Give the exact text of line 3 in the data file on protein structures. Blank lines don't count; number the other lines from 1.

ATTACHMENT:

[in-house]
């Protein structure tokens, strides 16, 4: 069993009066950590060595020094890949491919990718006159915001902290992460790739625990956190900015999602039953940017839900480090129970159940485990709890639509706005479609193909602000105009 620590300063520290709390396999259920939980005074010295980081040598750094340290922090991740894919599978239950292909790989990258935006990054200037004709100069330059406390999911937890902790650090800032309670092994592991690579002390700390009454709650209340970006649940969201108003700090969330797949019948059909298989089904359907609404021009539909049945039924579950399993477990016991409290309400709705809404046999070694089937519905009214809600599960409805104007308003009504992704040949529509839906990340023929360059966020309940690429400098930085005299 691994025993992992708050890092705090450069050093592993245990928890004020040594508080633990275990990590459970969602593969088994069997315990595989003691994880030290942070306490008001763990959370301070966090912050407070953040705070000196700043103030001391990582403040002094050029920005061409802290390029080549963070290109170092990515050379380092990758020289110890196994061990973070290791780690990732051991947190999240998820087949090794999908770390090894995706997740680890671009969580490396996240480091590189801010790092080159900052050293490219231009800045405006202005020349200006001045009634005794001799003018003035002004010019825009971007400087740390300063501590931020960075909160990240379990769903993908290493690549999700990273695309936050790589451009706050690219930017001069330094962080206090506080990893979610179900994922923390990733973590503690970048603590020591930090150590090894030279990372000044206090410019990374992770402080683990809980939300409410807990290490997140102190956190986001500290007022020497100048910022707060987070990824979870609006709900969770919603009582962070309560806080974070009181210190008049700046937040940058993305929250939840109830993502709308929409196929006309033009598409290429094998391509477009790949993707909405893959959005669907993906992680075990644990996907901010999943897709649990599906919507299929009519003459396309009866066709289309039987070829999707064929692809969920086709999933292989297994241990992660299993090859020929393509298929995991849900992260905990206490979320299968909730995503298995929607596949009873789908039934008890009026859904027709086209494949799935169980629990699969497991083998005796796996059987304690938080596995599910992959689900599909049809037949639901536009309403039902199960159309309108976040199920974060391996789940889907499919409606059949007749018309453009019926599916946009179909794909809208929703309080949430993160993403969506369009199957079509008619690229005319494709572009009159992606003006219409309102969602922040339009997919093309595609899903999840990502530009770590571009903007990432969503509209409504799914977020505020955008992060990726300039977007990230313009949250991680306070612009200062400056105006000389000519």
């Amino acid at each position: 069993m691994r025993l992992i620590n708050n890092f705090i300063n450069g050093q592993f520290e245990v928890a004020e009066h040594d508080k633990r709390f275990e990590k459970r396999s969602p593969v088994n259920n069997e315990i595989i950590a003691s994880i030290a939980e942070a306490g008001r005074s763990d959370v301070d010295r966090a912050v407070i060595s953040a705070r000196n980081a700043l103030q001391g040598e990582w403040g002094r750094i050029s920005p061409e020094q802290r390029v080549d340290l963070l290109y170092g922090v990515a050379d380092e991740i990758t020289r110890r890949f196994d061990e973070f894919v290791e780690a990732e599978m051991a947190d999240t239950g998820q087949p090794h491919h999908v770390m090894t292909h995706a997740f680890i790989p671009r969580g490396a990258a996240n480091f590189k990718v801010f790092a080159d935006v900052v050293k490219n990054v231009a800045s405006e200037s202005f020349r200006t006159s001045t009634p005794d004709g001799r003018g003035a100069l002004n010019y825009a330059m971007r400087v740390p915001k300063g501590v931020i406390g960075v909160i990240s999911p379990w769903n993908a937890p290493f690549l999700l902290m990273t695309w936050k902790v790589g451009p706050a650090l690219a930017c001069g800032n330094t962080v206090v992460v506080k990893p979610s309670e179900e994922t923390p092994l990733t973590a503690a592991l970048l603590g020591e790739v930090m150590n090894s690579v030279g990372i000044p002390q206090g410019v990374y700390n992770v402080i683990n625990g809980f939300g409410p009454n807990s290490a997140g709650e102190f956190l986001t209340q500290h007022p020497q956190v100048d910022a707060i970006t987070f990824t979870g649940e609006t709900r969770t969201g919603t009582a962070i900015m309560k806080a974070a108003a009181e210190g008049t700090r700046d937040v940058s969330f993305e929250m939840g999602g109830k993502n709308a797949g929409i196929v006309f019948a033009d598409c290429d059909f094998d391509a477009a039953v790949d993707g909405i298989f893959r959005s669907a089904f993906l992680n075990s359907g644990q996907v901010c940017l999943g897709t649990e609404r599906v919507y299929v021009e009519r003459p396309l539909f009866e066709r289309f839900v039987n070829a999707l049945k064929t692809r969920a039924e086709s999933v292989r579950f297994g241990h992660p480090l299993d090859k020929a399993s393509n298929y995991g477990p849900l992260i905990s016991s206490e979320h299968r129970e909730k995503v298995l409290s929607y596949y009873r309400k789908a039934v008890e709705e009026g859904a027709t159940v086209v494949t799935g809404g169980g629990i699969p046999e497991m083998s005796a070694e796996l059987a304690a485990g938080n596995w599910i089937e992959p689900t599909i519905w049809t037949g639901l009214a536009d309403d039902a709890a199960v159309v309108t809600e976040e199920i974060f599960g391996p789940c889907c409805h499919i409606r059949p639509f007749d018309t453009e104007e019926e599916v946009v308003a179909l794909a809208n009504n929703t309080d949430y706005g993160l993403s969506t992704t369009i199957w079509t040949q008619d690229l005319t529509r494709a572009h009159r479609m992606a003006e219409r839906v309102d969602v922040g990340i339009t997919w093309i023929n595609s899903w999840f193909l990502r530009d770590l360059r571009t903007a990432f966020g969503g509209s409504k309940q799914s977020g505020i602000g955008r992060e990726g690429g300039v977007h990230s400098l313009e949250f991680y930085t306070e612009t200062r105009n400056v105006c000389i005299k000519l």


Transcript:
């Amino acid at each position: 069993m691994r025993l992992i620590n708050n890092f705090i300063n450069g050093q592993f520290e245990v928890a004020e009066h040594d508080k633990r709390f275990e990590k459970r396999s969602p593969v088994n259920n069997e315990i595989i950590a003691s994880i030290a939980e942070a306490g008001r005074s763990d959370v301070d010295r966090a912050v407070i060595s953040a705070r000196n980081a700043l103030q001391g040598e990582w403040g002094r750094i050029s920005p061409e020094q802290r390029v080549d340290l963070l290109y170092g922090v990515a050379d380092e991740i990758t020289r110890r890949f196994d061990e973070f894919v290791e780690a990732e599978m051991a947190d999240t239950g998820q087949p090794h491919h999908v770390m090894t292909h995706a997740f680890i790989p671009r969580g490396a990258a996240n480091f590189k990718v801010f790092a080159d935006v900052v050293k490219n990054v231009a800045s405006e200037s202005f020349r200006t006159s001045t009634p005794d004709g001799r003018g003035a100069l002004n010019y825009a330059m971007r400087v740390p915001k300063g501590v931020i406390g960075v909160i990240s999911p379990w769903n993908a937890p290493f690549l999700l902290m990273t695309w936050k902790v790589g451009p706050a650090l690219a930017c001069g800032n330094t962080v206090v992460v506080k990893p979610s309670e179900e994922t923390p092994l990733t973590a503690a592991l970048l603590g020591e790739v930090m150590n090894s690579v030279g990372i000044p002390q206090g410019v990374y700390n992770v402080i683990n625990g809980f939300g409410p009454n807990s290490a997140g709650e102190f956190l986001t209340q500290h007022p020497q956190v100048d910022a707060i970006t987070f990824t979870g649940e609006t709900r969770t969201g919603t009582a962070i900015m309560k806080a974070a108003a009181e210190g008049t700090r700046d937040v940058s969330f993305e929250m939840g999602g109830k993502n709308a797949g929409i196929v006309f019948a033009d598409c290429d059909f094998d391509a477009a039953v790949d993707g909405i298989f893959r959005s669907a089904f993906l992680n075990s359907g644990q996907v901010c940017l999943g897709t649990e609404r599906v919507y299929v021009e009519r003459p396309l539909f009866e066709r289309f839900v039987n070829a999707l049945k064929t692809r969920a039924e086709s999933v292989r579950f297994g241990h992660p480090l299993d090859k020929a399993s393509n298929y995991g477990p849900l992260i905990s016991s206490e979320h299968r129970e909730k995503v298995l409290s929607y596949y009873r309400k789908a039934v008890e709705e009026g859904a027709t159940v086209v494949t799935g809404g169980g629990i699969p046999e497991m083998s005796a070694e796996l059987a304690a485990g938080n596995w599910i089937e992959p689900t599909i519905w049809t037949g639901l009214a536009d309403d039902a709890a199960v159309v309108t809600e976040e199920i974060f599960g391996p789940c889907c409805h499919i409606r059949p639509f007749d018309t453009e104007e019926e599916v946009v308003a179909l794909a809208n009504n929703t309080d949430y706005g993160l993403s969506t992704t369009i199957w079509t040949q008619d690229l005319t529509r494709a572009h009159r479609m992606a003006e219409r839906v309102d969602v922040g990340i339009t997919w093309i023929n595609s899903w999840f193909l990502r530009d770590l360059r571009t903007a990432f966020g969503g509209s409504k309940q799914s977020g505020i602000g955008r992060e990726g690429g300039v977007h990230s400098l313009e949250f991680y930085t306070e612009t200062r105009n400056v105006c000389i005299k000519l």